New orders for durable goods plunged 14.4% in March after rising 1.1% in February (previously up 1.2%). As expected, the decline was concentrated in transportation which fell 41.0% month-over-month due to sharp declines in motor vehicles of 18.4% and nondefense aircraft of 295.7%. Defense aircraft were up 63.7%, but this was an increase from a very low level. Excluding transportation, orders were off 0.2%. However, what strength there was in the report was in defense orders. Defense capital goods were up 4.3%. Overall orders excluding defense were down 15.8%.
I have two footnotes to the orders data:
First, the surge in cancellations at Boeing resulted in new orders for nondefense aircraft to be an outright negative of -$16,345 million. This hasn’t been seen since the -$4,500 million in December 2009 as the aircraft industry struggled to regain its footing after the recession.
Second, orders for communications equipment were up 3.7% and electrical equipment, appliances, and components were up 1.5%. I would speculate that orders here reflected the exodus of workers from the office to home and the need to amp up communications infrastructure — both personal and business.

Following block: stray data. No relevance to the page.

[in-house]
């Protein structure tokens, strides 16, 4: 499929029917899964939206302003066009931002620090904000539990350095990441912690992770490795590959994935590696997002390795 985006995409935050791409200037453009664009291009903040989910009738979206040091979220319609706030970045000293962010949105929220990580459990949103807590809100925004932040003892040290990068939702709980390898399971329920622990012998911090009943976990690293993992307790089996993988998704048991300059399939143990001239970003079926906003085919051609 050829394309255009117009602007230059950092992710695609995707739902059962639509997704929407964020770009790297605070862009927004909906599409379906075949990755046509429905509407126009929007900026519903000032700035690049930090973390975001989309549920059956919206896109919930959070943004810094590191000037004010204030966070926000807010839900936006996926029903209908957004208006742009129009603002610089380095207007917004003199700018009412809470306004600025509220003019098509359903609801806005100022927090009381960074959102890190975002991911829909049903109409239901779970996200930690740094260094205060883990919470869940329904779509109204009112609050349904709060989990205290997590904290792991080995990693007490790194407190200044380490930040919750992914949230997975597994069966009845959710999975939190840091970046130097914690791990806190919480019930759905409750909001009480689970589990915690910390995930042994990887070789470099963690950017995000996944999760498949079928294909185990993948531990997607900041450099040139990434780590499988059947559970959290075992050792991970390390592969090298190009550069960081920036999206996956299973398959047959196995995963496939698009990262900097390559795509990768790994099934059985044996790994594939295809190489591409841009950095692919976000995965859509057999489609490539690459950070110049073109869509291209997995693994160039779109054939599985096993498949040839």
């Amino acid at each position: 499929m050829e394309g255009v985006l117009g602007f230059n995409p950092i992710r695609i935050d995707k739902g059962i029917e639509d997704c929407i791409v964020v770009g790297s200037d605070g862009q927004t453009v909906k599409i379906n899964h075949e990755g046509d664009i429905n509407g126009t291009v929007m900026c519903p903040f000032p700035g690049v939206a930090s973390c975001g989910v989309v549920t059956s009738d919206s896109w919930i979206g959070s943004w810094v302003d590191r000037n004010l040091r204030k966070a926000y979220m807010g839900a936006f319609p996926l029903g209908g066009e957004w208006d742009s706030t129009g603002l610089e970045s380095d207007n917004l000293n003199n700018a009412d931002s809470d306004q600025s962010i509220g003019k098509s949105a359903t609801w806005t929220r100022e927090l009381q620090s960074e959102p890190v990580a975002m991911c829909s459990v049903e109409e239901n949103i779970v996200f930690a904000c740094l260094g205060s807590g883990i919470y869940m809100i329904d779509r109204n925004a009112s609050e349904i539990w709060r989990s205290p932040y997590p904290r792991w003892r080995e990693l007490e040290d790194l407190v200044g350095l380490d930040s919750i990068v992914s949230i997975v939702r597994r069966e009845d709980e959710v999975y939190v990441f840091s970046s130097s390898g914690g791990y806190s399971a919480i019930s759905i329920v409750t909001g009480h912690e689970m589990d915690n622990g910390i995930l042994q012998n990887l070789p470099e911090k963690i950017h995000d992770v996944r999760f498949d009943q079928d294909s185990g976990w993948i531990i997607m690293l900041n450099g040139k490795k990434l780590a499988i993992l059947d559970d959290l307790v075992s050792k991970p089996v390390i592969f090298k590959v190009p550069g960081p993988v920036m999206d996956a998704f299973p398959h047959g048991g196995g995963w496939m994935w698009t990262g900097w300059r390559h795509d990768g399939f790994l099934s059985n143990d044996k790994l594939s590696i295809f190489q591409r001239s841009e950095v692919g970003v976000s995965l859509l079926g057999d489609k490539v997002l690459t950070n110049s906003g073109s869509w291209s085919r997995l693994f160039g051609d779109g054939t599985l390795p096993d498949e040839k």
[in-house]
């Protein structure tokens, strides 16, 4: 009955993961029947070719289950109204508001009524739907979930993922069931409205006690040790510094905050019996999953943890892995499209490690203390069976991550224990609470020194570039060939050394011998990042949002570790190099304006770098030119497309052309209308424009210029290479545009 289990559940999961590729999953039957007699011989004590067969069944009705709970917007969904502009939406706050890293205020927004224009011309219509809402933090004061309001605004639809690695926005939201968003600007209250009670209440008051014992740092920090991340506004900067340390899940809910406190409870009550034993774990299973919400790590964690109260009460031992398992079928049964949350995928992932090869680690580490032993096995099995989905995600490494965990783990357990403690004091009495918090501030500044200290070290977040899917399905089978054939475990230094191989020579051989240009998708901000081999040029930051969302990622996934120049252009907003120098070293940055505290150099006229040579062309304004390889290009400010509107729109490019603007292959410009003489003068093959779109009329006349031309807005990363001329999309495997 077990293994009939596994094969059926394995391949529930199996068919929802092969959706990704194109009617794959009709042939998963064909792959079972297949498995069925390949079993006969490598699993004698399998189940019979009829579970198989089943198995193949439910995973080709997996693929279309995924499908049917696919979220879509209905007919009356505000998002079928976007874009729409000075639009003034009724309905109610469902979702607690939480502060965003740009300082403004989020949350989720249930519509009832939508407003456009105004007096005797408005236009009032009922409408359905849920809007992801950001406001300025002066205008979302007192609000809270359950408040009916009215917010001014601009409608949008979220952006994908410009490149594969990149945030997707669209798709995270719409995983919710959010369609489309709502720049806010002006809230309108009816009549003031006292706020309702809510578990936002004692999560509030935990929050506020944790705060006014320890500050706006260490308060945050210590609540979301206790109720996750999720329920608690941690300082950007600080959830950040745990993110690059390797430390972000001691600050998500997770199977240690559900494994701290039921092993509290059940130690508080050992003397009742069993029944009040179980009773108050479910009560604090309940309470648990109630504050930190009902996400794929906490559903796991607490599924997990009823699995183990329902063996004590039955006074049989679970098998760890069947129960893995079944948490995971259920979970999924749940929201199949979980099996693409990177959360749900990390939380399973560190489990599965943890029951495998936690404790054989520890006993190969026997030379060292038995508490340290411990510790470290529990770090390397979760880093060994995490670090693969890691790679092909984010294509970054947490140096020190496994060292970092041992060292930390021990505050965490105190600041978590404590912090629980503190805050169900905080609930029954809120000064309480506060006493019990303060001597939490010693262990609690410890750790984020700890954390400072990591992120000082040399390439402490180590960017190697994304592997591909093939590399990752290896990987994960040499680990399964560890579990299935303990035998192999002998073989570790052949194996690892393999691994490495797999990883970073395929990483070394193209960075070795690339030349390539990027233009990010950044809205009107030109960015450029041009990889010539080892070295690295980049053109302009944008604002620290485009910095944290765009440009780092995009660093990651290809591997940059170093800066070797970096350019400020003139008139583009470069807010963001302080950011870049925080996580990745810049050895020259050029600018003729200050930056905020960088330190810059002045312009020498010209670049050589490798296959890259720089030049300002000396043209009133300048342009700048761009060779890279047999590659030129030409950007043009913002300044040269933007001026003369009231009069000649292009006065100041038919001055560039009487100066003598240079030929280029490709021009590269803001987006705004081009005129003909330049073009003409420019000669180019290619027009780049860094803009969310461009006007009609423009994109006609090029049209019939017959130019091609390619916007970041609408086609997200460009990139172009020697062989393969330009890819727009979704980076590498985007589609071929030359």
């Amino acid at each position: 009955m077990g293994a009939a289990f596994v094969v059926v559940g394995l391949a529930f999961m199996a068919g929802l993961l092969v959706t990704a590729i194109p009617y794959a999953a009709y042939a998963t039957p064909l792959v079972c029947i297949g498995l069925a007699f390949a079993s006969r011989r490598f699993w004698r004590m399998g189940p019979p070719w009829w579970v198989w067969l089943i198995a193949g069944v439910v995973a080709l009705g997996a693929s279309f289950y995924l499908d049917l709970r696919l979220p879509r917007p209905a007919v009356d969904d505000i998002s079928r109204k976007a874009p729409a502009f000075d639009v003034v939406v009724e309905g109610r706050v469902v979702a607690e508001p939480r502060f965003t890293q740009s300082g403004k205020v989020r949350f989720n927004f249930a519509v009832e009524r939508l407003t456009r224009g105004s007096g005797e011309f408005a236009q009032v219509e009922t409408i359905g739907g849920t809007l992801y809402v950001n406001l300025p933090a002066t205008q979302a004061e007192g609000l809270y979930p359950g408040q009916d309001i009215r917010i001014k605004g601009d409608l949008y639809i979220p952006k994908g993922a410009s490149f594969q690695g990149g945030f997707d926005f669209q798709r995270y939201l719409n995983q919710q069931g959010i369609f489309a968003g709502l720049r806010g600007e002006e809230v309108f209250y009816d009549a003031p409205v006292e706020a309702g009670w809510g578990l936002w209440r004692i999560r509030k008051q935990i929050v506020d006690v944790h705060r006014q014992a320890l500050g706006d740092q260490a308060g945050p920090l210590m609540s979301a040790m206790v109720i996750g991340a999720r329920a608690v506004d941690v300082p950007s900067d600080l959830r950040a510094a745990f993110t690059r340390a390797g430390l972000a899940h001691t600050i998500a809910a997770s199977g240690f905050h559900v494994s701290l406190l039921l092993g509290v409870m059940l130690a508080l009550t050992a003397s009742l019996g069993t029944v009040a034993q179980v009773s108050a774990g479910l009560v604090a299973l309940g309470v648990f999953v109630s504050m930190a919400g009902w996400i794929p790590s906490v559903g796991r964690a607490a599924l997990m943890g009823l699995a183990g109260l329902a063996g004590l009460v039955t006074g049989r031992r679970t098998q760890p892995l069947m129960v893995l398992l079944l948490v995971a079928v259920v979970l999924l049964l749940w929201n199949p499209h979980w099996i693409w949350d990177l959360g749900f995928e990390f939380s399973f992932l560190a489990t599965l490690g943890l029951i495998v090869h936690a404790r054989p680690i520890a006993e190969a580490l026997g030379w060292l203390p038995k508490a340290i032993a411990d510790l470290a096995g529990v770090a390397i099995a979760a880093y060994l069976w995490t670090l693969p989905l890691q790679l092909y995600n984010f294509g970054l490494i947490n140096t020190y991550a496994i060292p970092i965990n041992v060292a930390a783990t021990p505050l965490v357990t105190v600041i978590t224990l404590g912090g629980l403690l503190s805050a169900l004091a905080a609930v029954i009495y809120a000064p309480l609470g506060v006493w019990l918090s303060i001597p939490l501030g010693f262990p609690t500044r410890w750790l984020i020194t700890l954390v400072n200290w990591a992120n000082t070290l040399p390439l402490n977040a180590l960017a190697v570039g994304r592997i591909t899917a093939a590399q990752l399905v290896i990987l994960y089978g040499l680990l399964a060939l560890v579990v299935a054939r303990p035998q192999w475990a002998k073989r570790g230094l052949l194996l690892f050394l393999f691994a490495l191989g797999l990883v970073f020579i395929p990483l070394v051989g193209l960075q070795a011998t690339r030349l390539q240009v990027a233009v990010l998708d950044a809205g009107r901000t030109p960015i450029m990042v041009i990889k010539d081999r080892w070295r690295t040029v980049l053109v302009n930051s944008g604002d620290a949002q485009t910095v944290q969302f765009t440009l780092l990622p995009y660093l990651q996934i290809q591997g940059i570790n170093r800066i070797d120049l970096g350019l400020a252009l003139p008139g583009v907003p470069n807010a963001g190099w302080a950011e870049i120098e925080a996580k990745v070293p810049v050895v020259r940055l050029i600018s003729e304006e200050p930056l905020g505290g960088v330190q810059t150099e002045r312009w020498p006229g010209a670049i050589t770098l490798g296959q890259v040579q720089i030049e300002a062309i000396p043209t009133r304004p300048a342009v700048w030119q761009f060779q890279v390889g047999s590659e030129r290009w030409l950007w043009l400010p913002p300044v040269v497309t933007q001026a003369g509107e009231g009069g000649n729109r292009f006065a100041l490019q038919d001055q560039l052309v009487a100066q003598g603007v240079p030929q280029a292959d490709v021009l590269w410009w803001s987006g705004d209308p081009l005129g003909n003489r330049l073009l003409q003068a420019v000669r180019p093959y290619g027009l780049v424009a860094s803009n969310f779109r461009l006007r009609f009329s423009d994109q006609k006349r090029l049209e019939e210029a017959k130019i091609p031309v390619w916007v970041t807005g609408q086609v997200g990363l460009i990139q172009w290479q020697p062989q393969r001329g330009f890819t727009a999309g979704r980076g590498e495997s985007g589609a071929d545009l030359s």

So-called “core” new orders — orders excluding civilian aircraft capital goods and defense capital goods — fell 5.3% in March, reflecting the widespread weakness in the need/demand for hard goods. It like presages a lower trend for orders for the coming months.
Unfilled orders were down 2.0% in March, mainly due to the contraction in aircraft orders, but also because of order backlogs more generally declining. Shipments were off 4.5% as there were fewer orders to complete and less movement of goods generally. Inventories were up 0.6% as some stocks accumulated although caution in prior months and caution in the present will keep this to a minimum in coming months.
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